Tax incentives: The countries you should consider

Published 2019-11-20 11:48

Tax incentives are an underestimated criterium in the relocation plans of expatriates. It is not necessarily ignored by expats themselves – rather, most of the agencies, companies, institutions, and media choose to ignore tax incentives in the particular country and focus more on marketing criteria such as quality of life, safety, living cost, and specific job opportunities.

In most of the lists ranking expat destinations, it is only Singapore that besides all its other good qualities, simultaneously also could qualify as a top destination solely based on its tax incentives. Singapore has a moderate tax rate where individuals pay ten to twenty percent tax on their local salary and no inheritance tax or capital gains tax. Neither are employees taxed on foreign income. 

In the HSBC’s recent list of top expat destinations based on the highest quality of life, Singapore is ranked first, followed by New Zealand, Canada, Czech Republic, Switzerland, Norway, Austria, Sweden, Bahrain, and Germany, none of which are renowned for their tax incentives. Another recent survey that ranked countries in accordance with safety and security included two countries in their top ten renowned for their tax incentives namely Singapore and Luxembourg. The rest, like Canada, Japan, Switzerland, Norway, and Finland are not known for their tax incentives.

Traditional zero rate tax countries

There are a number of countries that have zero-tax incentives on one or more of the traditional taxable focuses which make them attractive choices for relocating. These include: 

  • Panama: Panama is a best practice example widely known for its low tax threshold and tax incentives. It is already a first choice for retiring expats and new job seekers. Many expats already reside in Panama benefiting from tax incentives such as zero tax on pensions, savings, foreign sourced profits, or income earned from sales outside of Panama. Further to this, Panama offers related incentives like discounts varying between 15 and 50% on entertainment, health services, and home loans. 
  • Belize: Belize has a program called Qualified Retired Persons (QRP) that permanently exempts one from any taxes for example income tax, taxes on estate, import taxes, and/or taxes on household goods like vehicles, boats and even airplanes. It is fairly easy to become a QRP even at age of 45. 
  • Bermuda: While one of the most expensive countries to live in, it does feature a zero-percent corporate tax rate as well as on personal income.
  • Costa Rica: Costa Rica also specifically targets retired expats and there are no taxes on income unless you have a business in Costa Rica. Income generated from an online business is also not taxed and property taxes are only 0.25% of the value of owned property per annum. Expats over 65 in addition benefits from discounts as is the case in Panama, on a variety of services as well as free public transport.  
  • Nicaragua: Here you are not taxed on foreign income, neither on domestic income unless you own a business in the country. If you do purchase a business there are other tax incentives like no income tax for ten years as well as no property tax for ten years. 
  • Malaysia: It is not quite in the same category as the other listed countries as it doesn’t offer tax breaks apart from zero-taxes on foreign generated income, but only if/when you qualify for a ten-year visa. Once this is achieved there are accompanying tax incentives e.g. shipping your household goods, including a vehicle, tax-free to Malaysia or purchasing an imported car tax free.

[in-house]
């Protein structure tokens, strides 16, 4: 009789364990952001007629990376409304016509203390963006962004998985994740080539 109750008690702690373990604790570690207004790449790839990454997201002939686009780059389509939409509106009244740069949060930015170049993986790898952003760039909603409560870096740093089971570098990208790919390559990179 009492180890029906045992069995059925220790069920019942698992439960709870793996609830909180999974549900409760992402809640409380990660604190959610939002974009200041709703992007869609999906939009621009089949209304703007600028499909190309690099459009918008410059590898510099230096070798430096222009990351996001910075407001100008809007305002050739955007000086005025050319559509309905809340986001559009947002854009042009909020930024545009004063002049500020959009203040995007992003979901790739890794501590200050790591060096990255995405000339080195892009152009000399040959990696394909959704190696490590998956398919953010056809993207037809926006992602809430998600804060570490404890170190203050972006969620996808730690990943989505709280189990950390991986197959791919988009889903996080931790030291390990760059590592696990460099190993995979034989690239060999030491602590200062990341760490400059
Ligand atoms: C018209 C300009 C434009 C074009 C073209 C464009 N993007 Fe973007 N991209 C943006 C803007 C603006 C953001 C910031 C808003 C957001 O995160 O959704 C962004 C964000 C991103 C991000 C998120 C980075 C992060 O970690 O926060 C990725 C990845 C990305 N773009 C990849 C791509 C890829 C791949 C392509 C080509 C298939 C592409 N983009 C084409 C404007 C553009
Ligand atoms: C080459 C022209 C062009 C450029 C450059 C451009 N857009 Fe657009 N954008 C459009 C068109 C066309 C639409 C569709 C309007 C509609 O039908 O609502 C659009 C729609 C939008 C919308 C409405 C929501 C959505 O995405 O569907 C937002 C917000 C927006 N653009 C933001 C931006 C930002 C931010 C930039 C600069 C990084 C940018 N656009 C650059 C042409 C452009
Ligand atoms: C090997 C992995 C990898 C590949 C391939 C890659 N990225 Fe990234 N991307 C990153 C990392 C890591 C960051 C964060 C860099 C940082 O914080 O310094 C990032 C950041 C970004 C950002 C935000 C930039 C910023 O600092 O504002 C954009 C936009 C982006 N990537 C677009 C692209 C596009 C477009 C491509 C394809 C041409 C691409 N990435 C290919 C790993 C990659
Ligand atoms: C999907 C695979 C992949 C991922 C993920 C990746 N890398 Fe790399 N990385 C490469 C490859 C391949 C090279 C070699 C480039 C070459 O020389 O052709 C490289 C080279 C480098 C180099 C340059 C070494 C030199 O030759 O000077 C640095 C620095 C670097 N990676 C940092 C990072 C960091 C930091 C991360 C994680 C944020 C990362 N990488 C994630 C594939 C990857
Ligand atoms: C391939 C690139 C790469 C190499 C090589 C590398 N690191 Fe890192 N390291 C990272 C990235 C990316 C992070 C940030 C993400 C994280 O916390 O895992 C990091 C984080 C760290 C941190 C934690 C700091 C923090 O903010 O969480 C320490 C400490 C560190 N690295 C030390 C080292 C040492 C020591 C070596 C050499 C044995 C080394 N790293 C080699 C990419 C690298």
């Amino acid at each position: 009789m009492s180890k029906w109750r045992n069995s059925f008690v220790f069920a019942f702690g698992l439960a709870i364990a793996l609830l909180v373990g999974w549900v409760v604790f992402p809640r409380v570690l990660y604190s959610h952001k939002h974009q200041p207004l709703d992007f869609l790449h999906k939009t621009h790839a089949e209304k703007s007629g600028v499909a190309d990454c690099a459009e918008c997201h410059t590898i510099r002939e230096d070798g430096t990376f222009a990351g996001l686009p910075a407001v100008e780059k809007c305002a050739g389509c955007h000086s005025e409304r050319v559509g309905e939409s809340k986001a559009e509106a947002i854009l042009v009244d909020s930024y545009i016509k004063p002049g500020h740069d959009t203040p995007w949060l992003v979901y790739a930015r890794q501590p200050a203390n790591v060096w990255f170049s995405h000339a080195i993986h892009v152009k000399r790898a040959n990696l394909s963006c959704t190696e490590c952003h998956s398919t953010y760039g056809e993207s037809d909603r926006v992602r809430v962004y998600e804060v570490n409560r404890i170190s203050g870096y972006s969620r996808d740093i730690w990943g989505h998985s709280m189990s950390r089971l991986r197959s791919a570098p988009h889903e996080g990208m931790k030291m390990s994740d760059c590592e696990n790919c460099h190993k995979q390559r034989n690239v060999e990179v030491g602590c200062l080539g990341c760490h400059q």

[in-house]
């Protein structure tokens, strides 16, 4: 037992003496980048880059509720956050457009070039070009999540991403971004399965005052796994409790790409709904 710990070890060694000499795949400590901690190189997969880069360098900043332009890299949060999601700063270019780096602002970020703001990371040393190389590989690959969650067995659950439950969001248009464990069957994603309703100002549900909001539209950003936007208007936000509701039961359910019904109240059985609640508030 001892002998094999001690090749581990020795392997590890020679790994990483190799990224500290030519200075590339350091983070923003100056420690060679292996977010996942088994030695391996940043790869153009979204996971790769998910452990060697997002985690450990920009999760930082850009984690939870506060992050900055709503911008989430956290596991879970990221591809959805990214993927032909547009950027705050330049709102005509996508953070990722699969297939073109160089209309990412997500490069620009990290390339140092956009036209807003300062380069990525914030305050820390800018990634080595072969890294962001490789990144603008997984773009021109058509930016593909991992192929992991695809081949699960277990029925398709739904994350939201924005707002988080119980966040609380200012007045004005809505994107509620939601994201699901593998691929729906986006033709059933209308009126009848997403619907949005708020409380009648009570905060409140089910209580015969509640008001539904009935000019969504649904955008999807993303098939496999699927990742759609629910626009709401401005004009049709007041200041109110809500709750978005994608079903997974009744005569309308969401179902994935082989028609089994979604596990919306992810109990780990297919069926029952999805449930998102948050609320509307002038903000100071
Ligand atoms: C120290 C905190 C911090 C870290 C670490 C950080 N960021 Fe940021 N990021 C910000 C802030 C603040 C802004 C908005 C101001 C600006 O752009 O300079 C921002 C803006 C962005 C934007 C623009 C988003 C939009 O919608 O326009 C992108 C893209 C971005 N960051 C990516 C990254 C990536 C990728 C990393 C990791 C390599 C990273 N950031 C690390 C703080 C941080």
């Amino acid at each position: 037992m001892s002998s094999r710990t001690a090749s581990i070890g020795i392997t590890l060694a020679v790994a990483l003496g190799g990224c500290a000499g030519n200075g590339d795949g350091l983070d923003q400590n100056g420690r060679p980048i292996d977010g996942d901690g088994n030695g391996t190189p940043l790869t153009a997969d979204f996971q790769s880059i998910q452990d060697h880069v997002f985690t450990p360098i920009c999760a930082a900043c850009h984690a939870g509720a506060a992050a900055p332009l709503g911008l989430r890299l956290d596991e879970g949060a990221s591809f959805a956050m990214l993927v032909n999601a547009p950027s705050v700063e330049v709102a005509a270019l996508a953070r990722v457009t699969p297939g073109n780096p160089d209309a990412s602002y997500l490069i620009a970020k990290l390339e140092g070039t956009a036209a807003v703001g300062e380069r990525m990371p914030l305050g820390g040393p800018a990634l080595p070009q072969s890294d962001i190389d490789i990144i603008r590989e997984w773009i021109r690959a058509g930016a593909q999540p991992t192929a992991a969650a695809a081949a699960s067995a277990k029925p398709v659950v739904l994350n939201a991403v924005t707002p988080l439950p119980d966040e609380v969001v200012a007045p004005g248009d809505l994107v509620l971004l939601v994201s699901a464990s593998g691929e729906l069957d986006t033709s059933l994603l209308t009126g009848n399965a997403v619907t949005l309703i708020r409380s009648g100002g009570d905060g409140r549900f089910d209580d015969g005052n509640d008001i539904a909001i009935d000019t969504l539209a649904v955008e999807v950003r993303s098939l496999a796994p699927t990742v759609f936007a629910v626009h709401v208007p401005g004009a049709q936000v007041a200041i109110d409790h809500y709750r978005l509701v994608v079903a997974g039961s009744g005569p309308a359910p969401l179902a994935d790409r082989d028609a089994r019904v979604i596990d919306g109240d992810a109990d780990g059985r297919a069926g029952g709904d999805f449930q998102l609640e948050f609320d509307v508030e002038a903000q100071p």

Traditional Tax Shelters

These are countries that over time gained a reputation as tax-haven countries because of their renowned tax loopholes, i.e. hidden tax incentives, and include the Benelux countries (Luxembourg, Netherlands and Belgium) and the Cayman Islands. It is mostly companies that opt to expand their businesses in these countries.

Italy embarks on a pace setting approach

Italy recently amended its tax laws to attract a larger number of expats. Its new tax incentives include increasing tax exemption from 50% to 70% for the first five years after relocation and opening it up to anyone working in the country in the last two years irrespective of job content or qualifications.  To date tax exemptions were limited to qualified professionals, managers, executives, and prestigious entrepreneurs. This new law starts in 2020 and targets any employee, self-employed professional, or entrepreneur willing to become an Italian tax resident and willing to maintain this status for two years; who has not been an Italian citizen over the last two years; and who works mainly in Italian territory, irrespective of whether the employer is Italian. 

Those that accept these criteria will in addition pay income tax on only 30% of their business income if they are willing to transfer their residence to Italy’s southern regions. In such cases individual tax can be reduced to 13%. In another incentive, business tax will be reduced to 10% and individual tax to 4% if an expat is willing to settle in one of Italy’s deprived regions (Abruzzo, Basilicata, Calabria, Campania, Molise, Puglia, Sardinia, or Sicily). This will apply for ten years. 

Including tax incentives to attract expats

From the mentioned examples it is clear that tax incentives have a direct impact on personal savings, affordable living cost, and ultimately a quality lifestyle. There is no reason why tax incentives as a criterium should be excluded when promoting countries to entice potential expats.